Carole Angier. The Double Bond: Primo Levi--A Biography.
IN A PASSAGE in Lilit regarding the use of real people in memoirs, especially when these people are still alive, Primo Levi speaks about the ethical difficulties of this practice. "Even if conducted with the best of intentions about a person one esteems and loves," he notes, "[such treatment] comes very close to being a violation of privacy that is never without pain for the person involved" (Opere 2:59). In Carole Angier's biography of Levi, The Double Bond, she takes a different position. Defending Levi's description of his friend Alberto Della Volta's probable fate after the lager, despite the pain this account caused Alberto's family, Angier maintains that all works by "real writers" should be "read sub specie aeternitatis, not from the point of view of someone's personal reputation." For her, this is because "all real writers are ruthless, like Primo Levi."
Since Levi has been dead for fifteen years now, the facts of his life are perhaps no longer subject to the reservations that he himself articulated in Lilit. Nevertheless, and even granting that Angier's work is not simply a chronicle but a "psycho-biography," The Double Bond is a very snoopy book. For example, Angier proposes that throughout his life Levi was tormented by the notion that he was not a "real man." According to this view, the title of Levi's first and most famous book about Auschwitz, Se questo e un uomo, is supremely revelatory of Levi's own secret insecurities. For Angier, this book--"If This Be a Man" is the literal meaning of its title--not only counterposes "man" with "Jew" and "beast" but also takes the opposite of "man" to be any human male whose virility or sexual nature is in some way deficient. It was Levi's fear that he was less than a man in this latter regard, she contends, that is the key to understanding this complex person.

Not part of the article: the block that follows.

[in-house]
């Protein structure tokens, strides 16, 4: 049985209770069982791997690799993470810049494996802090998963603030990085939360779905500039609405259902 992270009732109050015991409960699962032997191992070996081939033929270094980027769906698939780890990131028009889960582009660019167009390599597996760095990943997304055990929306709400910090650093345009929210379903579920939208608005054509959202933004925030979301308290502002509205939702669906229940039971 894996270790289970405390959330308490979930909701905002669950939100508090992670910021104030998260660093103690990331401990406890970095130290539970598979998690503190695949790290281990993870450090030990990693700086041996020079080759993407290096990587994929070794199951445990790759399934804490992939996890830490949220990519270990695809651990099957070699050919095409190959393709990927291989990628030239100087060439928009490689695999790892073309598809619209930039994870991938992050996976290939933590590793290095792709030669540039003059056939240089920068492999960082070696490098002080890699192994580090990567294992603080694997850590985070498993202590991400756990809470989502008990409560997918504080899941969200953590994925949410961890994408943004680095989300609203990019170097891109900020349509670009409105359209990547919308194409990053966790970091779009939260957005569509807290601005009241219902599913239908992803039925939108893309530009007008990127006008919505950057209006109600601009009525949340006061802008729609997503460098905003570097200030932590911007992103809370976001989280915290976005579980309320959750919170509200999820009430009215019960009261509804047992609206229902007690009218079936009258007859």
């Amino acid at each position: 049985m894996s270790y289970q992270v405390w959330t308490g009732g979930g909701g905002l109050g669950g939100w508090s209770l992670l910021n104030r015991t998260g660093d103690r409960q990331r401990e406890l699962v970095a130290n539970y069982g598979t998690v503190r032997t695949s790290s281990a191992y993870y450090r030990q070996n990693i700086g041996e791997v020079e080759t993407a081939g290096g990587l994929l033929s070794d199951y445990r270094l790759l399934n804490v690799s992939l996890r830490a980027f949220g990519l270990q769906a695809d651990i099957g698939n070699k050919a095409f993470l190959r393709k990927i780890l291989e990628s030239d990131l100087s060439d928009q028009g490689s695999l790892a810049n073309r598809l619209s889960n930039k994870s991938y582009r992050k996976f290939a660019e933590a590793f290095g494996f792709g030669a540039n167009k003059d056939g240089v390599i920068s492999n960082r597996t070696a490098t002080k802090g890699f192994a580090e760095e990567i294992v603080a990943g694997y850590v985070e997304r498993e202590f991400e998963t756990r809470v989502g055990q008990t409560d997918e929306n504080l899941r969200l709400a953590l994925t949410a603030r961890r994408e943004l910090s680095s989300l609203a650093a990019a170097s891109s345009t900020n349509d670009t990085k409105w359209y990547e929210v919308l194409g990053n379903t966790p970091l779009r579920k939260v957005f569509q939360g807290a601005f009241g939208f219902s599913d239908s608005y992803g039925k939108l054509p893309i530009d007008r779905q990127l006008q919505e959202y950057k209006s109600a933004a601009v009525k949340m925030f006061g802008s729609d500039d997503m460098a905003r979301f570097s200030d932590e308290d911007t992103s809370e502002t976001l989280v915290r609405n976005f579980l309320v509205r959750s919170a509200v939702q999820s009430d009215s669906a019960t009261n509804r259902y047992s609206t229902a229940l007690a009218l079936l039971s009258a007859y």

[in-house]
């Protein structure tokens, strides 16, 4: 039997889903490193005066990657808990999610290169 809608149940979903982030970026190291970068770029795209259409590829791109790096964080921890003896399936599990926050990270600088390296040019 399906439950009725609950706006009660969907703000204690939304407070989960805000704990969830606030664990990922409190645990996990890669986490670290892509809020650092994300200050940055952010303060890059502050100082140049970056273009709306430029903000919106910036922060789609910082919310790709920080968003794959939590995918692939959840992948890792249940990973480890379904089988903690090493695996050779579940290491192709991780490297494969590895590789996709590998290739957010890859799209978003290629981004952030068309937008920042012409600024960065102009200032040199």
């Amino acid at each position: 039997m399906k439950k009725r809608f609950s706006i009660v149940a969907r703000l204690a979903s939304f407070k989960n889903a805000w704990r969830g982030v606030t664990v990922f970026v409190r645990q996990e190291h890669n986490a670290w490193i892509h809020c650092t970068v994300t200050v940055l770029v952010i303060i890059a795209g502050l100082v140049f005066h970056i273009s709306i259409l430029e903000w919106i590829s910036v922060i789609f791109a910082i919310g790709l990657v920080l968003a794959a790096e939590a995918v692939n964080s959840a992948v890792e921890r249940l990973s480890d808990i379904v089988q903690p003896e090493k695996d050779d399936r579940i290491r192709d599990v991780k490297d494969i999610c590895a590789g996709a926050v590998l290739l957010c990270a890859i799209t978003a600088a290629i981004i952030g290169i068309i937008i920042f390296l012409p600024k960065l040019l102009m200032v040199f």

In support of her arguments, Angier has amassed a huge amount of information. Her immense book is based on a careful consultation of the historical record as well as numerous interviews with friends and relatives (though not with Levi's mother, wife, or children--all of whom told her firmly that they preferred not to participate in her project). In it she also examines Levi's fiction, which she reads as evidence of the state of his psyche at the time each of his works was written. Whatever aspects of Levi's life that cannot be documented in this way--especially his deeper erotic feelings and his sexual peccadilloes--are then reconstructed in Angier's informed yet nevertheless speculative imagination.
The Double Bond is in many ways an instructive contribution to Levi studies, if only for the amount of meticulous research that went into its composition and the light it shines on the milieus in which Primo Levi lived and wrote. But this reader, at least, closed Angier's volume wondering whether slightly less ruthlessness might not have been appropriate, especially in the many passages in which she speculates about what "must have happened" and how Levi "must have felt."
Ohio State University